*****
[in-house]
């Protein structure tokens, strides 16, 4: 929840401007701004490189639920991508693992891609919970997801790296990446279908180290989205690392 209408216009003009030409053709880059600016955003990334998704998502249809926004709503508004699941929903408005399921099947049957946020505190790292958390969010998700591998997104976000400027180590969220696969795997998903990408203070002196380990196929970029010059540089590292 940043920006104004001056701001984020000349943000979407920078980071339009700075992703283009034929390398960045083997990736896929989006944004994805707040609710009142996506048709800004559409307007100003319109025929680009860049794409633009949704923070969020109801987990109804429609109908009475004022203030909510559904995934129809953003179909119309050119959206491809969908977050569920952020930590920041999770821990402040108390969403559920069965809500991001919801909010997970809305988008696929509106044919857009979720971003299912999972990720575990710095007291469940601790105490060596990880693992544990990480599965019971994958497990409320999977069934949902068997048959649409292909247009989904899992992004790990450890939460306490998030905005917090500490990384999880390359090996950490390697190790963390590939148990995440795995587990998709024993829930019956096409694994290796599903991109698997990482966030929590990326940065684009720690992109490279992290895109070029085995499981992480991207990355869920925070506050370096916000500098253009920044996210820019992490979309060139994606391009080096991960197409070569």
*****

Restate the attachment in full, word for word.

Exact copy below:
[in-house]
């Protein structure tokens, strides 16, 4: 929840401007701004490189639920991508693992891609919970997801790296990446279908180290989205690392 209408216009003009030409053709880059600016955003990334998704998502249809926004709503508004699941929903408005399921099947049957946020505190790292958390969010998700591998997104976000400027180590969220696969795997998903990408203070002196380990196929970029010059540089590292 940043920006104004001056701001984020000349943000979407920078980071339009700075992703283009034929390398960045083997990736896929989006944004994805707040609710009142996506048709800004559409307007100003319109025929680009860049794409633009949704923070969020109801987990109804429609109908009475004022203030909510559904995934129809953003179909119309050119959206491809969908977050569920952020930590920041999770821990402040108390969403559920069965809500991001919801909010997970809305988008696929509106044919857009979720971003299912999972990720575990710095007291469940601790105490060596990880693992544990990480599965019971994958497990409320999977069934949902068997048959649409292909247009989904899992992004790990450890939460306490998030905005917090500490990384999880390359090996950490390697190790963390590939148990995440795995587990998709024993829930019956096409694994290796599903991109698997990482966030929590990326940065684009720690992109490279992290895109070029085995499981992480991207990355869920925070506050370096916000500098253009920044996210820019992490979309060139994606391009080096991960197409070569």